Came across this very interesting and well argued article by Edward Clint from "Critical Thinking" that does a pretty good job trashing the Prime Directive (or at least the PD when it is absolute). It argues the PD is morally indifferent and blindly dogmatic, a rule upheld "by force and not reason." The consequences of not violating it are irrelevant. A person can let millions or billions die, and feel principled and self-satisfied for having done it.
More on topic, it won't ruin the movie for me, but it's distressing to see the TNG version of the PD (the strictest of all) in STID. What Kirk did on Nibiru was correct. There should be no punishment. What's he supposd to say, "I'm sorry I saved hundreds of millions of people from extinction. It won't happen again." I'd be more wary of the character of a Starfleet officer who could coldly turn his back on potentially millions of people only because they are too "primitive" to be saved. Too bad that volcano couldn't have held off until those folks invented warp drive.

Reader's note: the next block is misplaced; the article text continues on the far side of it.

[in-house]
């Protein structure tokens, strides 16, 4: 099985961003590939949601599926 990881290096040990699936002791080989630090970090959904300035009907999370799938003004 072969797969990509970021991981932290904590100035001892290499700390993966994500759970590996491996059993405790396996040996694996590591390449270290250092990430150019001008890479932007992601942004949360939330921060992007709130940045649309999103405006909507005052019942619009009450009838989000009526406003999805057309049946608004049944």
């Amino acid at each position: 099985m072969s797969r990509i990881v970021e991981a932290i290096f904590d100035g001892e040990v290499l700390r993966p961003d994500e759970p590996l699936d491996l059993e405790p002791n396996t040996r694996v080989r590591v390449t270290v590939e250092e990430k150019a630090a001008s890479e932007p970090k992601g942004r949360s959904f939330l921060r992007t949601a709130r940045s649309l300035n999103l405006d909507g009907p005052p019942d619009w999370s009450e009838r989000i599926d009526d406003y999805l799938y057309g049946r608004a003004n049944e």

It would've been neat (and make it even more morally ambiguous) if Nibiru was a 21st century Earth type of industrial culture with billions of people. Someone captures the Enterprise over the volcano on a video camera. It'd be all over their version of Youtube in hours. There are thousands of videos of UFOs out there, and while they may have created a cottage industry on the subject, they've hardly changed our cultures in any dramatic macro manner.